Featured Research

from universities, journals, and other organizations

Enzymatic synthesis of pyrrolysine, the mysterious 22nd amino acid

Date:
November 28, 2011
Source:
Technische Universitaet Muenchen
Summary:
With few exceptions, all known proteins are built up from only twenty amino acids. 25 years ago scientists discovered a 21st amino acid, selenocysteine and ten years ago a 22nd, the pyrrolysine. However, how the cell produces the unusual building block remained a mystery. Now researchers have elucidated the structure of an important enzyme in the production of pyrrolysine.

PylB with methylornithin (3MO) and co-factor S-adenosylmethionine (SAM).
Credit: Felix Quitterer / TUM

With few exceptions, all known proteins are using only twenty amino acids. 25 years ago scientists discovered a 21st amino acid, selenocysteine and ten years ago a 22nd, the pyrrolysine. However, how the cell produces the unusual building block remained a mystery. Now researchers at the Technische Universitaet Muenchen have elucidated the structure of an important enzyme in the production of pyrrolysine.

The scientific journal Angewandte Chemie reports on their results in its "Early View" online section.

Proteins are key players in many vital processes in living organisms.. They transport substances, catalyze chemical reactions, pump ions or recognize signaling molecules. The complexity and variety of proteins is tremendous, in the human body alone there are more than 100,000 different proteins at work. But almost all of them are made up of just twenty different amino acids. Only a few highly specialized proteins additionally contain selenocysteine, the very rare 21st amino acid discovered in 1986.

A big surprise was the discovery of a 22nd amino acid in methane-producing archaea of the family Methanosarcinaceae in 2002: pyrrolysine. It is genetically encoded in a similar manner as that of selenocysteine and the other twenty amino acids. The archaea use the unusual amino acid in proteins that they need for energy conversion. Pyrrolysine is located in the catalytic center of the proteins and is essential for their function. The energy generation process of the archaebacteria would not work without pyrrolysine.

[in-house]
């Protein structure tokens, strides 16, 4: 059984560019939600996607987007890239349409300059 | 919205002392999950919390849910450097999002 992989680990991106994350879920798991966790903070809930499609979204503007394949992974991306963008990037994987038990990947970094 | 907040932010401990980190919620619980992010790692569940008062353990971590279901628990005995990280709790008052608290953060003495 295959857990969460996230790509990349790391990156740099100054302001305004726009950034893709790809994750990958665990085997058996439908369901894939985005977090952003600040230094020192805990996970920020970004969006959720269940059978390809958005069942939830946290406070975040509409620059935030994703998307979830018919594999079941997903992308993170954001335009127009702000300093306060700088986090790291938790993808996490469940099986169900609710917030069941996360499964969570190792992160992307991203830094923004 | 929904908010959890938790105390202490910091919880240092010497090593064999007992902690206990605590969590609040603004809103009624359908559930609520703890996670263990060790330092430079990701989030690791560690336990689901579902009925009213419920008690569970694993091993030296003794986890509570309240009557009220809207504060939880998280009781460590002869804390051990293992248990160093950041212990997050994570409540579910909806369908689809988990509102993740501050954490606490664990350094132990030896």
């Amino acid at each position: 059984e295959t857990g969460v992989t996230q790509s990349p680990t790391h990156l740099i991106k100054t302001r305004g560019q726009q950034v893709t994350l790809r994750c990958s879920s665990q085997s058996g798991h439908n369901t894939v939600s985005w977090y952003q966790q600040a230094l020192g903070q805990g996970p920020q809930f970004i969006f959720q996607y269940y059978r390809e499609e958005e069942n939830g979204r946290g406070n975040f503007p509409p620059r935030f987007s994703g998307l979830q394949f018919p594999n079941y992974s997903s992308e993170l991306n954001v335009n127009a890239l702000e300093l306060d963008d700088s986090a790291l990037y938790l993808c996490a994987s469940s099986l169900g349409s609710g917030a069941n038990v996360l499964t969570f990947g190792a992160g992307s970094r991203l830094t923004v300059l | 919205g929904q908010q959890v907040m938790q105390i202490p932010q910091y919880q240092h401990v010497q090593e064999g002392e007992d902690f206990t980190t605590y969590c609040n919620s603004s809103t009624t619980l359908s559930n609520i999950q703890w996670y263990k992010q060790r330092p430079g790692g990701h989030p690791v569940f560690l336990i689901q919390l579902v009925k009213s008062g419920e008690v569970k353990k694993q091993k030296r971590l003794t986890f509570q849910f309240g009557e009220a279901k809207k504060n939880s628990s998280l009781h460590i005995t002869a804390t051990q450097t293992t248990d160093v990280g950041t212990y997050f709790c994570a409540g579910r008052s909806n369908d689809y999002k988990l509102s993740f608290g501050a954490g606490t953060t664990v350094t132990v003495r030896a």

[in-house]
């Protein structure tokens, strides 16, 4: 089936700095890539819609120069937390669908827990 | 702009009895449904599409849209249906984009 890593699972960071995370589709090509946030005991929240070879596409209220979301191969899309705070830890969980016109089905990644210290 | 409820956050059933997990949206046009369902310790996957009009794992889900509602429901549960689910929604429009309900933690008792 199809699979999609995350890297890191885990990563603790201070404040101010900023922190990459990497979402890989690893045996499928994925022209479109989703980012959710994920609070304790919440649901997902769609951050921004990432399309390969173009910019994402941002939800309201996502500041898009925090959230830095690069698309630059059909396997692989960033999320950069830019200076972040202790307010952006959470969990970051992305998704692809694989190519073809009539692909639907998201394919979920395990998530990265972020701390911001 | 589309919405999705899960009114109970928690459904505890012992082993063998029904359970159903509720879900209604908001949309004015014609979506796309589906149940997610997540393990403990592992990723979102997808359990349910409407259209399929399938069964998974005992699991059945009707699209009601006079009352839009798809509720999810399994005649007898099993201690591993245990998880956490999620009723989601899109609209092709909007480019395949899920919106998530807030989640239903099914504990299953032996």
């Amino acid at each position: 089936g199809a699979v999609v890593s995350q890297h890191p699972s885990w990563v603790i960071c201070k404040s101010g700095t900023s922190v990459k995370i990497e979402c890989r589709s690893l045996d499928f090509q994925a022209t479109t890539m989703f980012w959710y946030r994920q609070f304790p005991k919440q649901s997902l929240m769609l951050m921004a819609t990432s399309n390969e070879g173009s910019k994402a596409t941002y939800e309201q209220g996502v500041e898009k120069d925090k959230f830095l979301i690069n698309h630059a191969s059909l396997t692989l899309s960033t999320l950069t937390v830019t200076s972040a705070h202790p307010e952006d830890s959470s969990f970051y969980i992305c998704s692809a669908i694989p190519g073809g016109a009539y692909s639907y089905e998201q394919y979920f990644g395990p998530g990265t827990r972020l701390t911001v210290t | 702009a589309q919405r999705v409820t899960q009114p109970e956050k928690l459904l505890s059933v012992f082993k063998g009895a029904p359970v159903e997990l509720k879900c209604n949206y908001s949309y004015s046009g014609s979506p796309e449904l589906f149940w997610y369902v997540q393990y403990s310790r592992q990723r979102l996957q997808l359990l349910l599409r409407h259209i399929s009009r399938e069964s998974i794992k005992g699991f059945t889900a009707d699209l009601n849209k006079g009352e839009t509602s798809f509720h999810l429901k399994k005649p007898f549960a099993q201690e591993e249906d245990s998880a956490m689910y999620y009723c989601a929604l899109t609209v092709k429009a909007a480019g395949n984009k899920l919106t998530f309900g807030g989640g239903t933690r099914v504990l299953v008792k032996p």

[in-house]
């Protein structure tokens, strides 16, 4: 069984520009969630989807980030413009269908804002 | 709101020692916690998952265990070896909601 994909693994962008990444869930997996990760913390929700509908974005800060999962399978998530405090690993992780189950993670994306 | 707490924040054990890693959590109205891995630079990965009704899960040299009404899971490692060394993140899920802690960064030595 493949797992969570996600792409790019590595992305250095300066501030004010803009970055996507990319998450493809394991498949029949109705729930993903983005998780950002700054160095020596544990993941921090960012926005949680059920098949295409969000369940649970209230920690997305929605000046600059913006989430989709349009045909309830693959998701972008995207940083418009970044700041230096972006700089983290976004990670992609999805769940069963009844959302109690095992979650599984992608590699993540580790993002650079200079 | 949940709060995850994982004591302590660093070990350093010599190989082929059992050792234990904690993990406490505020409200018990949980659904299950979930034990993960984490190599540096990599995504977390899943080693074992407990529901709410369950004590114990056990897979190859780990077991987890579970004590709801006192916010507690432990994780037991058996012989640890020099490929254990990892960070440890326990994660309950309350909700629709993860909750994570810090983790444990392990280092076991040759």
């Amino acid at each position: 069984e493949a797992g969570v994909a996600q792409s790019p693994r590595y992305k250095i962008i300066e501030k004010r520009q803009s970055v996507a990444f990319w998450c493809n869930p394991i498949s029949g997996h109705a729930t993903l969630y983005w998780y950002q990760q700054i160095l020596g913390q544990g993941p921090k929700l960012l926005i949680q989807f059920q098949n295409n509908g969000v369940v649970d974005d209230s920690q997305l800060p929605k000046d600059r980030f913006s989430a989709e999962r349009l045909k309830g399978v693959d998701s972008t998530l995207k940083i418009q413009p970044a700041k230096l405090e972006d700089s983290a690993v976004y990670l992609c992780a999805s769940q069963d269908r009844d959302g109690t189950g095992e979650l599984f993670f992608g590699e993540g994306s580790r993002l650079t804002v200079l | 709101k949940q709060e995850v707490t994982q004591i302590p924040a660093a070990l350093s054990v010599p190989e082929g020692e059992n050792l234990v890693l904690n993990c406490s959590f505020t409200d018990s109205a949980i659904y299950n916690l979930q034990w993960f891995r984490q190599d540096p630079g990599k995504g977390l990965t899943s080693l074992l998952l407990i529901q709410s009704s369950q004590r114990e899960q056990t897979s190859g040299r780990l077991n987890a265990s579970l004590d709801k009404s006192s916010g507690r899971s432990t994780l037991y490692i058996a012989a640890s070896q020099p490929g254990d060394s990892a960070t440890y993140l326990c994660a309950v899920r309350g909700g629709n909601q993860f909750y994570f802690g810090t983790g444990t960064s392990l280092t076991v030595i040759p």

In March 2011, scientists at Ohio State University succeeded in deciphering parts of the manufacturing process of pyrrolysine. They proposed a reaction mechanism suggesting that the enzyme PylB catalyzes the first step of pyrrolysine biosynthesis by converting the amino acid lysine to the intermediate product metyhlornithine. Scientists headed by Michael Groll, Professor of Biochemistry at the TUM-Department of Chemistry, could now determine the crystalline structure of PylB by X-ray using structure analysis.

To their great surprise, they caught the enzyme literally "in the act": at the time of crystallization the reaction product, methylornithine, had not left the enzyme. It adhered to a confined space, a kind of "reaction vessel," still in connection with the centers of the enzyme responsible for its creation. "That the product was still present in the enzyme, was something special and a great stroke of luck," says Felix Quitterer, a member of the scientific staff at the Department of Biochemistry and lead author of the publication. "We were not only able to directly detect the methylornithine, but also retroactively reconstruct how it is created from the source amino acid lysine."

This reaction was not only unknown until now, it is also very difficult to catalyze. It is a cluster of four iron and four sulfur atoms in the active site that is the key to the conversion. "This is a really unusual enzymatic reaction. Up to now no chemist in the laboratory is able to synthesize methylornithine in a one-step reaction starting from lysine," says Michael Groll.

The conversion of lysine to methylornithine is helping scientists to understand how archaebacteria can modify an existing system to enable the formation of a tailored amino acid that, when installed in the appropriate protein, catalyzes a very specific reaction. Researchers can use this knowledge to create artificial amino acids for "custom tailored" enzymes with special properties, that could, for example, find applications in industrial biotechnology and medicine.